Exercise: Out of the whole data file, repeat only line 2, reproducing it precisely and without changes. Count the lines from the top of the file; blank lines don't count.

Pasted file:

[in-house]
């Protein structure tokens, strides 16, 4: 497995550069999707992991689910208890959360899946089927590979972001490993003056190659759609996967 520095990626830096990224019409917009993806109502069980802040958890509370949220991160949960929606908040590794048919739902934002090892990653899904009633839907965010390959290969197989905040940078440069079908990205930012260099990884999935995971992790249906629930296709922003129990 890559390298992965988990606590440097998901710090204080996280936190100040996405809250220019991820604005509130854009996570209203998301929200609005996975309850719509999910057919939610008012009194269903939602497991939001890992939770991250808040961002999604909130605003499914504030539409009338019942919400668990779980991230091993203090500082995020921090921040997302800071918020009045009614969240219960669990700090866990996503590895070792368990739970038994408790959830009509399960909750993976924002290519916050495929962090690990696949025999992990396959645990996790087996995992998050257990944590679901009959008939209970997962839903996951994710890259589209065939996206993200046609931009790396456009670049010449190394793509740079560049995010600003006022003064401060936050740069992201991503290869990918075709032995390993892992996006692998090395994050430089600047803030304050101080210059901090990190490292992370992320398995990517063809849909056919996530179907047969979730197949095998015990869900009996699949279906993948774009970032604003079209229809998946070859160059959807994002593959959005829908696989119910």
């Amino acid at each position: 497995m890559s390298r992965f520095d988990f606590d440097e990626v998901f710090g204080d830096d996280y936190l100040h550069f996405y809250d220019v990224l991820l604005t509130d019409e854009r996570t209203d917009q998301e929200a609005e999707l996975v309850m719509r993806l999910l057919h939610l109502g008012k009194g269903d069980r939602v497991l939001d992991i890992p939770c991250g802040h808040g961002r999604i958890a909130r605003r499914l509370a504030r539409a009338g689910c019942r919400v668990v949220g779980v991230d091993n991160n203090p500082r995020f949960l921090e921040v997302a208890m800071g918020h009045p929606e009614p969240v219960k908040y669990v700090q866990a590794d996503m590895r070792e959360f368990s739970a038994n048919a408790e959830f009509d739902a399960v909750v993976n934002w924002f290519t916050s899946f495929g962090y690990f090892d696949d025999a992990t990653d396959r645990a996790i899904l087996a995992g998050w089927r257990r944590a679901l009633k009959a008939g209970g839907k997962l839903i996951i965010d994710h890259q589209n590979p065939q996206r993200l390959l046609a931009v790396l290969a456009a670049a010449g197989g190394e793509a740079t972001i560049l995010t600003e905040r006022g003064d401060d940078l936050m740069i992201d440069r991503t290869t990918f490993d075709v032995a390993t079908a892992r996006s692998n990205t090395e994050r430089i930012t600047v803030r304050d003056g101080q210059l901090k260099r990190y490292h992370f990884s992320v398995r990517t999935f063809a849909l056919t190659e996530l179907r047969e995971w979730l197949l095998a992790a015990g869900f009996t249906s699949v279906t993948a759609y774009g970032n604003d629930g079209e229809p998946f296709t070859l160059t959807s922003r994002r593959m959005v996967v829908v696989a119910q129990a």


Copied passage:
């Protein structure tokens, strides 16, 4: 497995550069999707992991689910208890959360899946089927590979972001490993003056190659759609996967 520095990626830096990224019409917009993806109502069980802040958890509370949220991160949960929606908040590794048919739902934002090892990653899904009633839907965010390959290969197989905040940078440069079908990205930012260099990884999935995971992790249906629930296709922003129990 890559390298992965988990606590440097998901710090204080996280936190100040996405809250220019991820604005509130854009996570209203998301929200609005996975309850719509999910057919939610008012009194269903939602497991939001890992939770991250808040961002999604909130605003499914504030539409009338019942919400668990779980991230091993203090500082995020921090921040997302800071918020009045009614969240219960669990700090866990996503590895070792368990739970038994408790959830009509399960909750993976924002290519916050495929962090690990696949025999992990396959645990996790087996995992998050257990944590679901009959008939209970997962839903996951994710890259589209065939996206993200046609931009790396456009670049010449190394793509740079560049995010600003006022003064401060936050740069992201991503290869990918075709032995390993892992996006692998090395994050430089600047803030304050101080210059901090990190490292992370992320398995990517063809849909056919996530179907047969979730197949095998015990869900009996699949279906993948774009970032604003079209229809998946070859160059959807994002593959959005829908696989119910």